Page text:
Howard Stern suspended for indecency
From Wolf Blitzer Reports' Jennifer Coggiola in Washington:
WASHINGTON (CNN) -- Clear Channel Communications, which operates 1,200 radio stations nationwide, announced a zero-tolerance policy on indecency this week. The announcement coincides with Thursday's Capitol Hill hearings on the same subject.
One DJ who's being closely watched said he saw it coming.
"I predicted this right after the Super Bowl," he says.
After the media swarm surrounding CBS' half-time show, the broadcasting "decency" war has moved to the next medium -- radio.
The latest casualty is shock jock DJ Howard Stern.
YOUR E-MAIL ALERTS
Follow the news that matters to you. Create your own
alert to be notified on topics you're interested in.
Or, visit Popular Alerts
"I can't even tell you what's going on. I learned about this last night," Stern told viewers during his Thursday radio show.
It was during Tuesday morning's program that featured an interview with Rick Solomon, who is now famous after he and Paris Hilton's homemade video sex tape hit the Internet, that Stern allegedly took things too far. The interview included sexual references and a racial slur by one caller.
After a review of this broadcast, the nation's largest radio conglomerate, Clear Channel Communications, suspended the shock jock indefinitely in six markets.
Clear Channel on Wednesday issued a new zero-tolerance policy for any material found indecent by the FCC on their air. Punishment for any alleged violation includes huge fines for the station and suspension and possible termination for the DJ in question.
That's exactly what happened to Tampa, Florida, DJ "Bubba the Love Sponge" after one father was alarmed to hear sexual content on his program.
"For this radio show to be so blatantly promoting things like that I thought was irresponsible," says parent Douglas Vanderlaan.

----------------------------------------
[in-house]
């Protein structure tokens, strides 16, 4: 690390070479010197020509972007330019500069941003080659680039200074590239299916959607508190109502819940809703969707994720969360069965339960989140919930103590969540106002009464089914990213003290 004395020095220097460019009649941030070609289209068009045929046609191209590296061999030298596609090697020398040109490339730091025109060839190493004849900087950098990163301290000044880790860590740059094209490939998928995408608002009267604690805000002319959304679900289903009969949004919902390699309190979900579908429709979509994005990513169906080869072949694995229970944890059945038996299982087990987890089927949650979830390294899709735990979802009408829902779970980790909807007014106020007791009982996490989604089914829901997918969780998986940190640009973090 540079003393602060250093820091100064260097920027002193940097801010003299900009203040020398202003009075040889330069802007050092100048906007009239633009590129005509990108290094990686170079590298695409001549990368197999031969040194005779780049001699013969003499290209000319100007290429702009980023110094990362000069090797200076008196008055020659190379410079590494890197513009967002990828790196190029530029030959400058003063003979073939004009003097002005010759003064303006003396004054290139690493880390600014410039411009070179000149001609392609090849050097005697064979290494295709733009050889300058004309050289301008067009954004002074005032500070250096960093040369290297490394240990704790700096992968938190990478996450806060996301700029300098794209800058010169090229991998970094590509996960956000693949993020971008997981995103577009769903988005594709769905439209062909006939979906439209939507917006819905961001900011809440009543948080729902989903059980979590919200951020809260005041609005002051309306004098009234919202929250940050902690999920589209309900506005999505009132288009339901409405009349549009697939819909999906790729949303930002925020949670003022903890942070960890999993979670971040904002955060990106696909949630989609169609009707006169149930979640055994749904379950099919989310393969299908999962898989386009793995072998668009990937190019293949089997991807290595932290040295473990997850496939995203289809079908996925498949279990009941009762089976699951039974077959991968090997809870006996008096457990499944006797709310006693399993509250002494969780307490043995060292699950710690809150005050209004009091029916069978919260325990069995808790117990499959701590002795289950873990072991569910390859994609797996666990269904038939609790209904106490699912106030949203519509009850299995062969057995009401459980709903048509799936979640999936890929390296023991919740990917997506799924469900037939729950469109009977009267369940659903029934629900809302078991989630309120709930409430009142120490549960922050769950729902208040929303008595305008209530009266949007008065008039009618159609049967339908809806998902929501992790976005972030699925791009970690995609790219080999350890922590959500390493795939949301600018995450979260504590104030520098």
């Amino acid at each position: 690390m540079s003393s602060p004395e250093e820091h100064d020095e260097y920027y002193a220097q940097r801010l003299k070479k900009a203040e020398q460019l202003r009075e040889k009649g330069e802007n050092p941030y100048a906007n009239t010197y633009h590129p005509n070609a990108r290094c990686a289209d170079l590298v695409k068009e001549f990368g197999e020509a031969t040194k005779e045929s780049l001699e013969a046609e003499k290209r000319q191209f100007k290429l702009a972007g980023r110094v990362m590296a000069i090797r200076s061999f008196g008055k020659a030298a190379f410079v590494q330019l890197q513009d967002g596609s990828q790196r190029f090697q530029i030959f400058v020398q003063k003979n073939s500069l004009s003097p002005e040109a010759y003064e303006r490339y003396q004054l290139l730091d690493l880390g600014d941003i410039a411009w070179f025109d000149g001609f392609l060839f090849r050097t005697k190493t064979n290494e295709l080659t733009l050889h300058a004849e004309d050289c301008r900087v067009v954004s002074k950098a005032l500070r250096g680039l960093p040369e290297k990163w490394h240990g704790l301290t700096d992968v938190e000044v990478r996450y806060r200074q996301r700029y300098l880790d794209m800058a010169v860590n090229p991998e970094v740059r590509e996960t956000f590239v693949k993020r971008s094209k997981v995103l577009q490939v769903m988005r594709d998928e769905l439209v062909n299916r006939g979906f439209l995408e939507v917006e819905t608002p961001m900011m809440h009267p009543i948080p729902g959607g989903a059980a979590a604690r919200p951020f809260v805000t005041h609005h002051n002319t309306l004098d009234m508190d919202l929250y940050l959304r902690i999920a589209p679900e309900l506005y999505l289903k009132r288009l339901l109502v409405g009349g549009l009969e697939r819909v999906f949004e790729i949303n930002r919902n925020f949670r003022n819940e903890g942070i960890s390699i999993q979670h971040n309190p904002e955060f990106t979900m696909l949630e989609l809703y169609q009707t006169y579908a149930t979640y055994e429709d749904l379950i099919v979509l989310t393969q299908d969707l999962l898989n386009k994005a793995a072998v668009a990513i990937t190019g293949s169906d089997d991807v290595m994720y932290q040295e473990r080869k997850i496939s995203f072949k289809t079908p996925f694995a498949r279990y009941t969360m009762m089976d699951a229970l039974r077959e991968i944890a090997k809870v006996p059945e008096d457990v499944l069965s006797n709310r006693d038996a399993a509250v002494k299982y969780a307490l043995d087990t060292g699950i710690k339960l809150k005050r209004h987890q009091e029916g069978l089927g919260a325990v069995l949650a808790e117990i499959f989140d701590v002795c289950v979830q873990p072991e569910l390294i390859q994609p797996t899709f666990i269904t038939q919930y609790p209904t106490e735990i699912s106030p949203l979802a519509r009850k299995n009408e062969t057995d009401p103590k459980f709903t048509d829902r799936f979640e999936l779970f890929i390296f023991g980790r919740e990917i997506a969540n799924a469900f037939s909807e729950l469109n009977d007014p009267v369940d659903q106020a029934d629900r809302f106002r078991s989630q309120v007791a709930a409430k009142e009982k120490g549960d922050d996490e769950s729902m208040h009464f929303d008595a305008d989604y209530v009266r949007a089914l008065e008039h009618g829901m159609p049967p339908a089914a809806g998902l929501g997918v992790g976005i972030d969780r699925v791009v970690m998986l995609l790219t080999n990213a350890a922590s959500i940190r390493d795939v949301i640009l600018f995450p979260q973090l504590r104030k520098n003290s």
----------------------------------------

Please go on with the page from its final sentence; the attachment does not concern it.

So he called advertisers and the FCC who proposed a $755,000 fine against Clear Channel for alleged violations of indecency laws by the Tampa DJ.
"They're realizing the content of a show like this is inconsistent with community values and I'm glad they're coming to that realization," says Vanderlaan.
"Bubba" was fired Wednesday. The show has no official comment, but his web site criticizes the FCC for "grandstanding, politically-motivated actions."
It goes on to say:
"If you think this is bad, just wait until six months from now. With the crosshairs off of Bubba, now other 'controversial' talent may be next."
Bubba, Howard Stern, and radio guidelines were all addressed at Thursday's House hearing on indecency in broadcasting, where Clear Channel's CEO, John Hogan, apologized for the Stern program.
"As a broadcaster, as the CEO and as the father of a 9-year-old girl, I am ashamed to be associated in any way with those words. They are tasteless, they're vulgar, they should not, do not and will not represent what our radio stations are all about," said Hogan.
Howard Stern's program is syndicated nationwide by another company, Infinity Broadcasting. Clear Channel has now said they'll offer DJ's training classes on indecent material.